According to recent research, more than one in 20 patients undergoing breast surgery later develop infections at incision sites. The study also found that breast cancer patients are twice as likely to suffer an infection at the surgery site if they receive an implant instead of their own tissue.
The U.S. Centers for Disease Control and Prevention puts down the infection rate following breast removal surgery at 2 percent, though other studies show it to be anywhere between 1 percent and 28 percent.
AdvertisementA two-year study published in the Archives of Surgery, gives that 5.3 percent, or 50, of nearly 950 patients developed infections within a year of their procedures, either inside and outside of the hospital. The average time between surgery and infection was stated to be 47 days.
"The surgical site infection rates following breast surgery seem to be much greater than the nationally reported incidence of 2 percent and much higher than what is expected for clean surgical procedures," reports lead author Margaret Olsen of the Washington University School of Medicine in St. Louis.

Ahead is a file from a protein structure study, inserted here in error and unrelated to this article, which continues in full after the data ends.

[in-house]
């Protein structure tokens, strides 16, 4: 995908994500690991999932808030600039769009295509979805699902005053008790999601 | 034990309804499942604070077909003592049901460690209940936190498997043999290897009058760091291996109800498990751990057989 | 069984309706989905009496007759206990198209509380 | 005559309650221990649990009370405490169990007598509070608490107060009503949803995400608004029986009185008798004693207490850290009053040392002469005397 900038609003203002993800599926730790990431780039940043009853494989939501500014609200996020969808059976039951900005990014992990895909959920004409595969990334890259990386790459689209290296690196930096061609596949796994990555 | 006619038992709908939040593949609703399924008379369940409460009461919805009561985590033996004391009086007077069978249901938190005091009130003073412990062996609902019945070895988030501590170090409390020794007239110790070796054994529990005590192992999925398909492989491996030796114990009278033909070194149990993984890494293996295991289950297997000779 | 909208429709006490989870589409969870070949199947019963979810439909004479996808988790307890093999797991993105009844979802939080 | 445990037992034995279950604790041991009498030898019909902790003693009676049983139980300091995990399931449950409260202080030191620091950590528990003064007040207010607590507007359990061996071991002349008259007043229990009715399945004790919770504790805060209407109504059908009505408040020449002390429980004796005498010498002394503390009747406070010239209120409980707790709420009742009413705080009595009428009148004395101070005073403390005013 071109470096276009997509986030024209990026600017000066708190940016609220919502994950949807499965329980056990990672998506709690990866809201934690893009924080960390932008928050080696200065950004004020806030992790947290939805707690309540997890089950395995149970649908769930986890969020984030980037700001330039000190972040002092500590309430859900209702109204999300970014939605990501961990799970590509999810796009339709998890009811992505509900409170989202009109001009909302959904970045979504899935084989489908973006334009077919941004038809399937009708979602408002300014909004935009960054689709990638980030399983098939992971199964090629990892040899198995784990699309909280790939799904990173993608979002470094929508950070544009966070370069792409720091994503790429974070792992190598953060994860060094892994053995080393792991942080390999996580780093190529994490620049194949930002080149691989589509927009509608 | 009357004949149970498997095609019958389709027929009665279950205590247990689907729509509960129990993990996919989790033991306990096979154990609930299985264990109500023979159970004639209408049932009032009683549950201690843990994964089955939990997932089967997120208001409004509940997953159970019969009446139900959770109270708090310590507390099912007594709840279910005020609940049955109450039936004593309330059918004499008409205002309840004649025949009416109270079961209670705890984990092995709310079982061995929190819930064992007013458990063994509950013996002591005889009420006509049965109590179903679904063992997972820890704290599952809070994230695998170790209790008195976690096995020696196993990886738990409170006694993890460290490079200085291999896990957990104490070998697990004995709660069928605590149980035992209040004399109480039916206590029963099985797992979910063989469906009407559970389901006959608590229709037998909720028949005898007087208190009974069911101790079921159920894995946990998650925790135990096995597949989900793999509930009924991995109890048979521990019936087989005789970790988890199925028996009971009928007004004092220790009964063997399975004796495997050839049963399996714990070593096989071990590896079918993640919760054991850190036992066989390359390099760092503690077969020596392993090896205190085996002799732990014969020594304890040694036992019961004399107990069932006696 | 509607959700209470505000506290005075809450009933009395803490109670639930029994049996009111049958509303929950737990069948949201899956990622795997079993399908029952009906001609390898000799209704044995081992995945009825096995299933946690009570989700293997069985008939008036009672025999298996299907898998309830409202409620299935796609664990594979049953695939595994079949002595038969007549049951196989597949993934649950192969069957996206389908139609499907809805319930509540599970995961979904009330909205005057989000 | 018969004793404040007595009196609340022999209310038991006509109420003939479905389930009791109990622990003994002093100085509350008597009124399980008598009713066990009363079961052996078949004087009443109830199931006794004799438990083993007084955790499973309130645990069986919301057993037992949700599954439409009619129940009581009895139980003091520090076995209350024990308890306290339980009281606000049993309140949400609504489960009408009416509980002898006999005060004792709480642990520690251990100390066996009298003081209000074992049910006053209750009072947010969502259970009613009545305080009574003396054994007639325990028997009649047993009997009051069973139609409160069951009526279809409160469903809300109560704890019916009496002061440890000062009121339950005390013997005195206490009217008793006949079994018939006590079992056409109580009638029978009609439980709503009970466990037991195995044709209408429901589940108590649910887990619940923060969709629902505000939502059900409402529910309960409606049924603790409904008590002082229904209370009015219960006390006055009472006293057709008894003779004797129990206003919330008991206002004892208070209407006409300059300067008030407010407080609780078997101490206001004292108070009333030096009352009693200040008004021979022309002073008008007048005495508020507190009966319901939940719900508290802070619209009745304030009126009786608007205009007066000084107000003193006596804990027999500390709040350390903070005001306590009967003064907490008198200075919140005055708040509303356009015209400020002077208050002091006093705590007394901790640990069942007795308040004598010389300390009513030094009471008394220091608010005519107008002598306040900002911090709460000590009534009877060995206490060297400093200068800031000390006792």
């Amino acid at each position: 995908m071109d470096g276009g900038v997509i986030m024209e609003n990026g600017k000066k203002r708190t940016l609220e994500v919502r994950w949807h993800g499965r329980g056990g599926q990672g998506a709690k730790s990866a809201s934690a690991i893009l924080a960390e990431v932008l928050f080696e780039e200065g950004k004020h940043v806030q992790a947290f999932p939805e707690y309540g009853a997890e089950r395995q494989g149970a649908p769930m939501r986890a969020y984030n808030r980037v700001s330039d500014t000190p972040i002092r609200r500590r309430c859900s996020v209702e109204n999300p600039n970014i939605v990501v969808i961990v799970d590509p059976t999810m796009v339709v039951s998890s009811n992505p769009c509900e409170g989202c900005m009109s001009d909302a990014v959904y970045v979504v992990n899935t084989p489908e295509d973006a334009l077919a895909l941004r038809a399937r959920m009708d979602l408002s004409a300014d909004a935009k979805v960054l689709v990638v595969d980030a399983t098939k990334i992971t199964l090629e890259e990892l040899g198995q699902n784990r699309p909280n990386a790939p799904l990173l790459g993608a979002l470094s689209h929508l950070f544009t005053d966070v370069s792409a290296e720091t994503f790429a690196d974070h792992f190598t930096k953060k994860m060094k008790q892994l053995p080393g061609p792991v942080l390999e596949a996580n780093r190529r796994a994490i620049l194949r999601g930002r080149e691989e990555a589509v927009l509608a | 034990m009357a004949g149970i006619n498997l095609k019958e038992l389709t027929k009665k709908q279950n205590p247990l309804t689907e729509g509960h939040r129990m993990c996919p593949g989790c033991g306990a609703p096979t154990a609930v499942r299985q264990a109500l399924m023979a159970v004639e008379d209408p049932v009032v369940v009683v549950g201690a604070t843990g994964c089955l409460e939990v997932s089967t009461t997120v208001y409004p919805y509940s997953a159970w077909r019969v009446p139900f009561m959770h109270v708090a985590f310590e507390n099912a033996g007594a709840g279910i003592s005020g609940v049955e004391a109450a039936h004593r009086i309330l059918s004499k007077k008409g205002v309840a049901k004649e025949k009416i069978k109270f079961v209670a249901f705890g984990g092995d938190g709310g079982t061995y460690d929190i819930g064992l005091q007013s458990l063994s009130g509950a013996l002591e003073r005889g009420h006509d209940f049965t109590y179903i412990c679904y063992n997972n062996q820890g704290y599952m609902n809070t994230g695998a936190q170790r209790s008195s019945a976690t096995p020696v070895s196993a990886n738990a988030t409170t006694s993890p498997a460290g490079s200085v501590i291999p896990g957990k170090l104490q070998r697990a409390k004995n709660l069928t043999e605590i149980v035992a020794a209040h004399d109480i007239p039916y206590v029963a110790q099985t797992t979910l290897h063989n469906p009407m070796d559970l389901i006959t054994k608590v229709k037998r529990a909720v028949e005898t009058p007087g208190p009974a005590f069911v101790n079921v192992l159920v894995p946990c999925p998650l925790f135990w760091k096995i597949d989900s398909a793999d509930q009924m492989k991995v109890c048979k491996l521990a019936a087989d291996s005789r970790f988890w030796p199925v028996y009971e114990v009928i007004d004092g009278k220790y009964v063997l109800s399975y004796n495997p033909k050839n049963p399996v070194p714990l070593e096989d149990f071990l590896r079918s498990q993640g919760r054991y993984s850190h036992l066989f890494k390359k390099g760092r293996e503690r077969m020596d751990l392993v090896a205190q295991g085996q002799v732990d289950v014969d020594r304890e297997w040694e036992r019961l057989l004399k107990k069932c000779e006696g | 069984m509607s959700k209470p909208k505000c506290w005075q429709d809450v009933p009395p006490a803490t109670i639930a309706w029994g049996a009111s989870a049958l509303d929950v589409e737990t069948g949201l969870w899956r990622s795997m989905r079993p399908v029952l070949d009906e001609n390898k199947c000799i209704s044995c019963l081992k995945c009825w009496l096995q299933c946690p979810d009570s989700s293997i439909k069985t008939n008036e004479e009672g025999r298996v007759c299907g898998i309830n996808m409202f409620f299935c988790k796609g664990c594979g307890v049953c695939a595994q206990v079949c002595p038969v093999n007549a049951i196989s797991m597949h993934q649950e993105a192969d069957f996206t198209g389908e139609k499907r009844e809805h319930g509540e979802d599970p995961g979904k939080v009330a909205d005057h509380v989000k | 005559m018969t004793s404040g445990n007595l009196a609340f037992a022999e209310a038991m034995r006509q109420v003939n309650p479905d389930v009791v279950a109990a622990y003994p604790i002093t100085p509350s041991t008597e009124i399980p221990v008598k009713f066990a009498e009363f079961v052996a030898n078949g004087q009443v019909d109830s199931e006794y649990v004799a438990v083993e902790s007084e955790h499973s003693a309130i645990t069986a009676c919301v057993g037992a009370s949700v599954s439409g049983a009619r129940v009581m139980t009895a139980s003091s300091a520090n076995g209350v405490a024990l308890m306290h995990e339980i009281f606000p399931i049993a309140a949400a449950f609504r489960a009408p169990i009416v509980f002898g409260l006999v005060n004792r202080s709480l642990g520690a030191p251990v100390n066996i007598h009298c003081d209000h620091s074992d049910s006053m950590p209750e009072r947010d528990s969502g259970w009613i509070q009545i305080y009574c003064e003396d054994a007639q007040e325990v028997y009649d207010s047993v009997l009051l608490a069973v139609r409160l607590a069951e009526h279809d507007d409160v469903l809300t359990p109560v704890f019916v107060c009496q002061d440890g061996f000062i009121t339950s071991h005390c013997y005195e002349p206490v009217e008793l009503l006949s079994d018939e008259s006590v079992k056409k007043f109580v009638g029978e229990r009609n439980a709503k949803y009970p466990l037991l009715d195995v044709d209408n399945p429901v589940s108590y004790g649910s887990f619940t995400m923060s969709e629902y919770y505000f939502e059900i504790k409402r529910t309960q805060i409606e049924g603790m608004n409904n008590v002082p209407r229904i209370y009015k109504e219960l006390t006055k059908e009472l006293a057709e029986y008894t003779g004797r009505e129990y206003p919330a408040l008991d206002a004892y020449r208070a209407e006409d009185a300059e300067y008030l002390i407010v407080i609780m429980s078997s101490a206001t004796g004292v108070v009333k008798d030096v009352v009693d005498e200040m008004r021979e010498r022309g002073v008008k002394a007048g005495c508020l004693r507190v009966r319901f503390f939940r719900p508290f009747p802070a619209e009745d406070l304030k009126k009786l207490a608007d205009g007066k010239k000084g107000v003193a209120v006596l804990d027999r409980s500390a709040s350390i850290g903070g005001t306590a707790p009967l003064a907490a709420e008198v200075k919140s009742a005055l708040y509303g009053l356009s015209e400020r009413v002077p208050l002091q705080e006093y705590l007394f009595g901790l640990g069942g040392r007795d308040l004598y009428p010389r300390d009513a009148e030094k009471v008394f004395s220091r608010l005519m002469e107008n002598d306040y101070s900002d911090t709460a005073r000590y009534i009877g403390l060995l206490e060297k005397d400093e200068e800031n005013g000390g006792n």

It was also seen that these infections rose in a little more than 12 percent of mastectomies where breast reconstruction involved an implant, as against just over 6 percent of mastectomies where the reconstruction involved the patient's own abdominal tissue. "The bottom line is that implants are associated with an increased risk of infection in breast cancer patients. The question is what factors contribute to this increased risk and what can be done to prevent it?" ask Olsen.
According to Dr. Stephen R. Colen, chairman of plastic and reconstructive surgery at Hackensack University Medical Center in New Jersey, any time a foreign body is introduced during surgery it provides a surface on which bacteria can grow. Yet, Colen also stresses that reconstruction using abdominal tissue has its own risks. These procedures take several hours longer than implant reconstructions and boost patients' odds for blood clots and lung embolisms. This is not all, in 2 percent of cases, the transplanted tissue dies, necessitating more surgeries.
Olsen has also urged hospitals take greater care by making sure preventive antibiotics are administered correctly before surgery, maintaining meticulous hand hygiene and ensuring timely removal of wound drains.
The cost of follow-up medical care was given as around $4,000 per patient, sealing the need for prevention of such infections. Infections have taken on fresh urgency as drug-resistant staph infections rise.
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